Persona ★★★★★

Persona is one of the most singular experiences cinema has to offer. Ingmar Bergman made many great films, but while you can see thematic parallels between some of them and this one, Persona is on a whole different level. This is an inexhaustible film. There's so much here that's immediately gripping and so much that's inexplicable and left to be explored.

I rewatched this the day after watching 3 Women. I loved that film and the experience of watching them back to back proved interesting. I've never paid much attention to the head doctor who sends Elizabet and Alma to the summer house. However, in light of Altman's strong maternal figure who lurks painting in the background of 3 Women, I found myself wondering if the doctor plays a similar role. Both characters function as some kind mother/goddess figure who guides the two split parts of the woman into conflict and resolution.

The two films also had me reflecting on how different masculine duality is from feminine. When I think of masculine duality in film I think of characters like Shelock Holmes and Moriarty, Indy and Belloq, or even Batman and the Joker. Masculine duality presents the shadow self as a destructive force. It's also always apparent in those examples who the real, dominant self is.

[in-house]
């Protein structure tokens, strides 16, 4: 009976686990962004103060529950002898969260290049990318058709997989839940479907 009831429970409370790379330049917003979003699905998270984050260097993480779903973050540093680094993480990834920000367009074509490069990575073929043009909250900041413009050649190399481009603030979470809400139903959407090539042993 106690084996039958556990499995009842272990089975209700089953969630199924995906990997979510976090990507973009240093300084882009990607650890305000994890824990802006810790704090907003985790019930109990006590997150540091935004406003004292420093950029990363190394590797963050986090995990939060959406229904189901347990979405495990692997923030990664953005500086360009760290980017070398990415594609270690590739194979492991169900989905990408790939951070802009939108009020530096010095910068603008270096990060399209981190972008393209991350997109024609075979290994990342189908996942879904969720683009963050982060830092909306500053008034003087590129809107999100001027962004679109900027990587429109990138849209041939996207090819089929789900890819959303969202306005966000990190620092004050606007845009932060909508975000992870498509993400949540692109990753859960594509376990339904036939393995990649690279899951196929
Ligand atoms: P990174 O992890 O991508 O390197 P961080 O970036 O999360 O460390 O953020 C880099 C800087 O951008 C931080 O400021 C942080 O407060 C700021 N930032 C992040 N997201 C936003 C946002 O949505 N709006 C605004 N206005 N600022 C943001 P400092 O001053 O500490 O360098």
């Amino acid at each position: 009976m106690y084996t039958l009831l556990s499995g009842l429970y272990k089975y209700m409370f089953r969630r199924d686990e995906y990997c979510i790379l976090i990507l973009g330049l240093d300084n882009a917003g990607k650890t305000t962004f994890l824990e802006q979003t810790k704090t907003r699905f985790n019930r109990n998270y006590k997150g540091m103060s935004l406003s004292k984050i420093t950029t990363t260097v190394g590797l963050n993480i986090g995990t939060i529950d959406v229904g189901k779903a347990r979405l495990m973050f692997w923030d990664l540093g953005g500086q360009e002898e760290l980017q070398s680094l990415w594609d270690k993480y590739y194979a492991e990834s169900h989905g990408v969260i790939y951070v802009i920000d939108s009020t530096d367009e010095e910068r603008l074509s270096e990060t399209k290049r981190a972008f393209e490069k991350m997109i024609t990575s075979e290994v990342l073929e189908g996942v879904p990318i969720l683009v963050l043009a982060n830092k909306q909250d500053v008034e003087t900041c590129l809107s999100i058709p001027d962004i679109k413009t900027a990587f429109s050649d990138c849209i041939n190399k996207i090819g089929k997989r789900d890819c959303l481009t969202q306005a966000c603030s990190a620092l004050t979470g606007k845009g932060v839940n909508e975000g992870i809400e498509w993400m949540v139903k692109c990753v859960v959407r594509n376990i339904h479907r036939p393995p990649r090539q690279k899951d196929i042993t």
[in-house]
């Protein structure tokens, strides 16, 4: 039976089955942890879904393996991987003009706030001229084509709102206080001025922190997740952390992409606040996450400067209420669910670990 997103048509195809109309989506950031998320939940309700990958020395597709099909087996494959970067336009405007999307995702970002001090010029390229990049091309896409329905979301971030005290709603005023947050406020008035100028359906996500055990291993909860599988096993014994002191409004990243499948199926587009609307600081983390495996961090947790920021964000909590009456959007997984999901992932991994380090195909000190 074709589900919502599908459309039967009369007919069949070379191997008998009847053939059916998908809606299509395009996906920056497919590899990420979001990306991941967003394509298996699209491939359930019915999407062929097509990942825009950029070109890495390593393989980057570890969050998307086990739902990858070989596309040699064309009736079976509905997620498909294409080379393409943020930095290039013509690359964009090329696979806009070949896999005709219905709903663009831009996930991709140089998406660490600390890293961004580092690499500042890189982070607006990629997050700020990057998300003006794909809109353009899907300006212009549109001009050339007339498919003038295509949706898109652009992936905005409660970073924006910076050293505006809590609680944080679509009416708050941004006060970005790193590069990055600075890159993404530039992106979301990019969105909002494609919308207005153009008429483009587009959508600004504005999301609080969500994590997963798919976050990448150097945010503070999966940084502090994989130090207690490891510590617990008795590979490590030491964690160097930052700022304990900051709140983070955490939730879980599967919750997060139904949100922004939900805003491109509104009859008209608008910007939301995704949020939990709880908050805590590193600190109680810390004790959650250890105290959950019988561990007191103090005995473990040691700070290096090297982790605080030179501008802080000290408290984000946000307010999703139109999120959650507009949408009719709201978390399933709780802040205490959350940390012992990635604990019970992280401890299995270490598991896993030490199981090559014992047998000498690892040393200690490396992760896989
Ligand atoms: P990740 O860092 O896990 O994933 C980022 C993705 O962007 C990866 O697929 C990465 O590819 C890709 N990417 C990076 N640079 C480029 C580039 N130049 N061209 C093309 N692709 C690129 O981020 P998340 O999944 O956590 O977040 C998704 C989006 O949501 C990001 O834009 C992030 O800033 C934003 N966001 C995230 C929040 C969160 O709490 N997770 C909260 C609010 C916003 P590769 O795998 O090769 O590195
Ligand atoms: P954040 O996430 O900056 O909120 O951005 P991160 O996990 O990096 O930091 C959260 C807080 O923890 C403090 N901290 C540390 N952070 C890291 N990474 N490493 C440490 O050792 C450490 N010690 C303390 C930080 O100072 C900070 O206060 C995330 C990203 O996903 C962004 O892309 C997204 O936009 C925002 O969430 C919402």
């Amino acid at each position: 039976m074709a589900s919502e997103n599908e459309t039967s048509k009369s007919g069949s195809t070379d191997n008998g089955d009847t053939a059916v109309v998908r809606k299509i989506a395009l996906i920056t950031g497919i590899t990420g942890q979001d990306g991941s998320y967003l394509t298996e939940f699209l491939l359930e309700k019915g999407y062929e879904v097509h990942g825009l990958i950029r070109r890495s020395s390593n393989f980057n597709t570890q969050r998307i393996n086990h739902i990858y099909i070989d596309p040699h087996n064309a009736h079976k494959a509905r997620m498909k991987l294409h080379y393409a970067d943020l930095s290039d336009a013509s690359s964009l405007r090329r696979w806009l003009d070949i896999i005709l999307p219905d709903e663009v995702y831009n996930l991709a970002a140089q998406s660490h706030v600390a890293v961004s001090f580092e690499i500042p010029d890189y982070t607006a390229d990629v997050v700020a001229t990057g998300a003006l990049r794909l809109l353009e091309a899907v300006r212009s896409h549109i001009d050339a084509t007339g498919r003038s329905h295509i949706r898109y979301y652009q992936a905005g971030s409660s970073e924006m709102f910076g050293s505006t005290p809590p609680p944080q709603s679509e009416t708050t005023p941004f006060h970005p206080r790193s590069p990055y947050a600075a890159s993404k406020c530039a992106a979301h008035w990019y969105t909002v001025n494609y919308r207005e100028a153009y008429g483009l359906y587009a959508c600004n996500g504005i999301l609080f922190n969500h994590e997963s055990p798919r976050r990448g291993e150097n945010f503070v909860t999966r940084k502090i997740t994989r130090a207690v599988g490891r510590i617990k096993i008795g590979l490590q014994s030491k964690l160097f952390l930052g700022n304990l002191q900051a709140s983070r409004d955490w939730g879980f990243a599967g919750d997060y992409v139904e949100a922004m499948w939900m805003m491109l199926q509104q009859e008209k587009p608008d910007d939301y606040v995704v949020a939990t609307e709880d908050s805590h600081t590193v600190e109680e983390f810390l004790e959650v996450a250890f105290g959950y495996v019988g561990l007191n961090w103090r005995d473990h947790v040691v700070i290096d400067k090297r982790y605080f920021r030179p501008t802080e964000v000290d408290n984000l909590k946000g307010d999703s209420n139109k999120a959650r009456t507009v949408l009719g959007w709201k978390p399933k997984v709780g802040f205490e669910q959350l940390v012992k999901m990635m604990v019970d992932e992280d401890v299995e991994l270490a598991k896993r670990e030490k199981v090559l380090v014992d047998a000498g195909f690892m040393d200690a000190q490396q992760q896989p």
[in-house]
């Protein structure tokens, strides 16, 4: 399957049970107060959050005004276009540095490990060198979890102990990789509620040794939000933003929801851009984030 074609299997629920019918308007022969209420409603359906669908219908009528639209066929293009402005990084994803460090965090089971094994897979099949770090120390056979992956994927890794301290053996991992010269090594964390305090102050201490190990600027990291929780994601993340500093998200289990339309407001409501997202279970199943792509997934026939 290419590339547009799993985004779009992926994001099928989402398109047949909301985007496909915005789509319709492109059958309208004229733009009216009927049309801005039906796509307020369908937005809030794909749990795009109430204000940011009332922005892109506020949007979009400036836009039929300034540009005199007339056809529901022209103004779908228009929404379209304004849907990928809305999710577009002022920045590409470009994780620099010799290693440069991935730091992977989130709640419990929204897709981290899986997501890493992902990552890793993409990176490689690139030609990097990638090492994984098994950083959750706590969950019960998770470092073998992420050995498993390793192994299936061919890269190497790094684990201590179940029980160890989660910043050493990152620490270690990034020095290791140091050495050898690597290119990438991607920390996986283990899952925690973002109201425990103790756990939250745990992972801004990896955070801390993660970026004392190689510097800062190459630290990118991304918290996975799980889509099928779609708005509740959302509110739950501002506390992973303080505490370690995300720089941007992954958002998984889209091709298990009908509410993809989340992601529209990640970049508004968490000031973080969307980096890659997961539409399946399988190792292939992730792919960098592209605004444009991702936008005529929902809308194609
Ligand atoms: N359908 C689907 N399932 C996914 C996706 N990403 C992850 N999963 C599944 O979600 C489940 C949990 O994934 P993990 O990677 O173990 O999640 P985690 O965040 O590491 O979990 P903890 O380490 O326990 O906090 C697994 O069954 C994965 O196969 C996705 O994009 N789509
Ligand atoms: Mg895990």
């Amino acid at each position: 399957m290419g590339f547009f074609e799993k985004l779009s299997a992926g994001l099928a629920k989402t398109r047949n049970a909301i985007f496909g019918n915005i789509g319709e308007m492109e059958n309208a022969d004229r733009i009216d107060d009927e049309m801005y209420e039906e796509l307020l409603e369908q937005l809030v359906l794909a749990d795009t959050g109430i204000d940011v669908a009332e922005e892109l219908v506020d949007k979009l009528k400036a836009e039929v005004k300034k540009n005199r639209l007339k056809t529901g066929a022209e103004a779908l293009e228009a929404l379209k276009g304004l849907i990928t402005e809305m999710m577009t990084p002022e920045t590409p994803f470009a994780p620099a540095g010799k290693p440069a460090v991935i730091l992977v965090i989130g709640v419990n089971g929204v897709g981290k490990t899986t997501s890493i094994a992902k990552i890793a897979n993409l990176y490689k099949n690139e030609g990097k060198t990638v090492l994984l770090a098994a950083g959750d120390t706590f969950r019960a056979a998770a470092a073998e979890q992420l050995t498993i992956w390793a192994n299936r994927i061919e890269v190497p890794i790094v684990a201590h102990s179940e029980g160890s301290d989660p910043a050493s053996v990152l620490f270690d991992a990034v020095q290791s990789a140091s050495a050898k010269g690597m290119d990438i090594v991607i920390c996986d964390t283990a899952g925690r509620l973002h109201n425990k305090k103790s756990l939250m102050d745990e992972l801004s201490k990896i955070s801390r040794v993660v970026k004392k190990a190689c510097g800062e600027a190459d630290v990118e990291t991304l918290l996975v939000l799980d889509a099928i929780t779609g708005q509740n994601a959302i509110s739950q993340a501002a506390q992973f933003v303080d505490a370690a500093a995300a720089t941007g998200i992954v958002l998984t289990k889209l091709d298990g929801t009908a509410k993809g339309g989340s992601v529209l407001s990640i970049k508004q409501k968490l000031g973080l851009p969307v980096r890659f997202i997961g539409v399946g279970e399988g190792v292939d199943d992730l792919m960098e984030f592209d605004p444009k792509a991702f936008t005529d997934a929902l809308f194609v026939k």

Feminine duality, at least as its presented in these films and many others, is far more complex. For one, I don't think it's entirely clear which of the two characters is the shadow in Persona. Is it Alma who appears as a nurse to offer healing to Elizabet? Or is it Elizabet who threatens to drain the life from Alma in vampyric fashion? I think a strong case could be made for both. The tension between shadow and true self in feminine duality is also framed in intimate terms - a sharp contrast to the external nature of how masculine duality works itself out in fiction. The tension in Persona comes almost entirely through conversation. In masculine duality the stakes are immediately clear and the lines are boldly drawn. In feminine duality the stakes are always shifting and the lines blur and change the second you notice them.

There are countless other ways to view this film. I suspect its ideas will still be being teased out for as long as people keep watching movies

Ben liked this review